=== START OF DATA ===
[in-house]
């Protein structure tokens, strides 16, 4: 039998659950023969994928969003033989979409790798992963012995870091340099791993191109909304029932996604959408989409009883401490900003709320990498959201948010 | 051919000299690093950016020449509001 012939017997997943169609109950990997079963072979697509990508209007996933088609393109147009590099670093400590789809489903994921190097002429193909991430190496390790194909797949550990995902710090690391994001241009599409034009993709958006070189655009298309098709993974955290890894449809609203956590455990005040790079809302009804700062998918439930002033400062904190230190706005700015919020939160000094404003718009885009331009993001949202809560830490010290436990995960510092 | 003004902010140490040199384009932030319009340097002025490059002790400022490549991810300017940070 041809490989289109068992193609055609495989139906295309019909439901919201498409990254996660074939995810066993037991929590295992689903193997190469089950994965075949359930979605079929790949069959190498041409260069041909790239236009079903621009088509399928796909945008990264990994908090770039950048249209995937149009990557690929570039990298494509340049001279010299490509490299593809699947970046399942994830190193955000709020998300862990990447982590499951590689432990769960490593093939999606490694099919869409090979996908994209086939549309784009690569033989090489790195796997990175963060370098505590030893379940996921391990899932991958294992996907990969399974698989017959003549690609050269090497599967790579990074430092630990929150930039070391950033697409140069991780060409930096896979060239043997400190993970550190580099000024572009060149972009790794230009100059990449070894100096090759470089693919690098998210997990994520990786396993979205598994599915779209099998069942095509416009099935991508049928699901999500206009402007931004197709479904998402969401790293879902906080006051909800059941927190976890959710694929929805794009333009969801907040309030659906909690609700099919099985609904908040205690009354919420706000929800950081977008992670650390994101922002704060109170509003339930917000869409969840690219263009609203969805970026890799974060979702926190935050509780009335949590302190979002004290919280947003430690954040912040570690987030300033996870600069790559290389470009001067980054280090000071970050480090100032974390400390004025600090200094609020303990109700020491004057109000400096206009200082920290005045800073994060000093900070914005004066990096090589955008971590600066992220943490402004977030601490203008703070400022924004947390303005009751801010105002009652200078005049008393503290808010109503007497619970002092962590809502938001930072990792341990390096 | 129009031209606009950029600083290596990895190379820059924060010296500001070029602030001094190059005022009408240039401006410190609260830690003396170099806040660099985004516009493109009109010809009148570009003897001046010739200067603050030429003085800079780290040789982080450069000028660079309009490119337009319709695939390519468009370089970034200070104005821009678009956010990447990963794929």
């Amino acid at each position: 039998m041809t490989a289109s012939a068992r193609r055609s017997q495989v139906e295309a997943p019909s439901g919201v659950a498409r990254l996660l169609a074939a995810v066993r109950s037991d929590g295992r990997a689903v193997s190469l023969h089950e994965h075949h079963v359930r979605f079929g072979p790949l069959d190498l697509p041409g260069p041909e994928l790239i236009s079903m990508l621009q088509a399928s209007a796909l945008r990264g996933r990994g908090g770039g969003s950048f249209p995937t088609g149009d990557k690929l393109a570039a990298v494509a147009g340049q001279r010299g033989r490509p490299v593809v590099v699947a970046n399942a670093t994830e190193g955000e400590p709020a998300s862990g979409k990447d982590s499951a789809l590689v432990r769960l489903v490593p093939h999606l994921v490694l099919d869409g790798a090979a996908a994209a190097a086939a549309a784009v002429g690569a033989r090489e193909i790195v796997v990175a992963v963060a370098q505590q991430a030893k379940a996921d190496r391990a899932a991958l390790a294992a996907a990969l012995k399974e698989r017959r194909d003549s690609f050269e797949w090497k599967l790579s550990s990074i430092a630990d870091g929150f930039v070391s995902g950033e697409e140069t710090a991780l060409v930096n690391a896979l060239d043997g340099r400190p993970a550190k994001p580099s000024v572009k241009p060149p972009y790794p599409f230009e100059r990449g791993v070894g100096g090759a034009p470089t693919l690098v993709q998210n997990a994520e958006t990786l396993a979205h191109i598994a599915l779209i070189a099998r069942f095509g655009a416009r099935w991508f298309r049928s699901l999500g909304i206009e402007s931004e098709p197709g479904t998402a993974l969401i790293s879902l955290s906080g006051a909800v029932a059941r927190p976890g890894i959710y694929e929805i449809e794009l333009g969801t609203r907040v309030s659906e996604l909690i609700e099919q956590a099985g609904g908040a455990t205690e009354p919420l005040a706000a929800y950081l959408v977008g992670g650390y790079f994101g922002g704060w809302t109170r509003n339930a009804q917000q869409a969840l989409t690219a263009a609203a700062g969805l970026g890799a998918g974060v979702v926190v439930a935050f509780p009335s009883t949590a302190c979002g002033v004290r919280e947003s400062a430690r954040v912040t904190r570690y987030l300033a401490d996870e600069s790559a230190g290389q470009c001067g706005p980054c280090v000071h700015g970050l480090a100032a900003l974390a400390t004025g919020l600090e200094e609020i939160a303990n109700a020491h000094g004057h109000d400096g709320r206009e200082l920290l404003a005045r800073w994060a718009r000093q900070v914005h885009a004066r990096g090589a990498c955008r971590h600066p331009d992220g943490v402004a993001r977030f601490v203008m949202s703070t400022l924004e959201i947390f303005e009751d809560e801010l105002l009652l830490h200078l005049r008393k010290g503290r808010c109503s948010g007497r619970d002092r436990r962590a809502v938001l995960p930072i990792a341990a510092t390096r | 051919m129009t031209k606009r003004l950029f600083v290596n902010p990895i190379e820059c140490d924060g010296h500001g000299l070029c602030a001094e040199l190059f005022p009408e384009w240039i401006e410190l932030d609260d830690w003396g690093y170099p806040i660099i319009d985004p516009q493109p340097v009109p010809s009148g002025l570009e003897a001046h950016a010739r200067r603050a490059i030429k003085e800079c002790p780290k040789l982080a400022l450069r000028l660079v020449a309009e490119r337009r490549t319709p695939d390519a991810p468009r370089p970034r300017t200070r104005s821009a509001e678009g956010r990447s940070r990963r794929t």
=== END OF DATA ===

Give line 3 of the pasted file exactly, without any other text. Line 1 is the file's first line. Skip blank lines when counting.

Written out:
């Amino acid at each position: 039998m041809t490989a289109s012939a068992r193609r055609s017997q495989v139906e295309a997943p019909s439901g919201v659950a498409r990254l996660l169609a074939a995810v066993r109950s037991d929590g295992r990997a689903v193997s190469l023969h089950e994965h075949h079963v359930r979605f079929g072979p790949l069959d190498l697509p041409g260069p041909e994928l790239i236009s079903m990508l621009q088509a399928s209007a796909l945008r990264g996933r990994g908090g770039g969003s950048f249209p995937t088609g149009d990557k690929l393109a570039a990298v494509a147009g340049q001279r010299g033989r490509p490299v593809v590099v699947a970046n399942a670093t994830e190193g955000e400590p709020a998300s862990g979409k990447d982590s499951a789809l590689v432990r769960l489903v490593p093939h999606l994921v490694l099919d869409g790798a090979a996908a994209a190097a086939a549309a784009v002429g690569a033989r090489e193909i790195v796997v990175a992963v963060a370098q505590q991430a030893k379940a996921d190496r391990a899932a991958l390790a294992a996907a990969l012995k399974e698989r017959r194909d003549s690609f050269e797949w090497k599967l790579s550990s990074i430092a630990d870091g929150f930039v070391s995902g950033e697409e140069t710090a991780l060409v930096n690391a896979l060239d043997g340099r400190p993970a550190k994001p580099s000024v572009k241009p060149p972009y790794p599409f230009e100059r990449g791993v070894g100096g090759a034009p470089t693919l690098v993709q998210n997990a994520e958006t990786l396993a979205h191109i598994a599915l779209i070189a099998r069942f095509g655009a416009r099935w991508f298309r049928s699901l999500g909304i206009e402007s931004e098709p197709g479904t998402a993974l969401i790293s879902l955290s906080g006051a909800v029932a059941r927190p976890g890894i959710y694929e929805i449809e794009l333009g969801t609203r907040v309030s659906e996604l909690i609700e099919q956590a099985g609904g908040a455990t205690e009354p919420l005040a706000a929800y950081l959408v977008g992670g650390y790079f994101g922002g704060w809302t109170r509003n339930a009804q917000q869409a969840l989409t690219a263009a609203a700062g969805l970026g890799a998918g974060v979702v926190v439930a935050f509780p009335s009883t949590a302190c979002g002033v004290r919280e947003s400062a430690r954040v912040t904190r570690y987030l300033a401490d996870e600069s790559a230190g290389q470009c001067g706005p980054c280090v000071h700015g970050l480090a100032a900003l974390a400390t004025g919020l600090e200094e609020i939160a303990n109700a020491h000094g004057h109000d400096g709320r206009e200082l920290l404003a005045r800073w994060a718009r000093q900070v914005h885009a004066r990096g090589a990498c955008r971590h600066p331009d992220g943490v402004a993001r977030f601490v203008m949202s703070t400022l924004e959201i947390f303005e009751d809560e801010l105002l009652l830490h200078l005049r008393k010290g503290r808010c109503s948010g007497r619970d002092r436990r962590a809502v938001l995960p930072i990792a341990a510092t390096r | 051919m129009t031209k606009r003004l950029f600083v290596n902010p990895i190379e820059c140490d924060g010296h500001g000299l070029c602030a001094e040199l190059f005022p009408e384009w240039i401006e410190l932030d609260d830690w003396g690093y170099p806040i660099i319009d985004p516009q493109p340097v009109p010809s009148g002025l570009e003897a001046h950016a010739r200067r603050a490059i030429k003085e800079c002790p780290k040789l982080a400022l450069r000028l660079v020449a309009e490119r337009r490549t319709p695939d390519a991810p468009r370089p970034r300017t200070r104005s821009a509001e678009g956010r990447s940070r990963r794929t």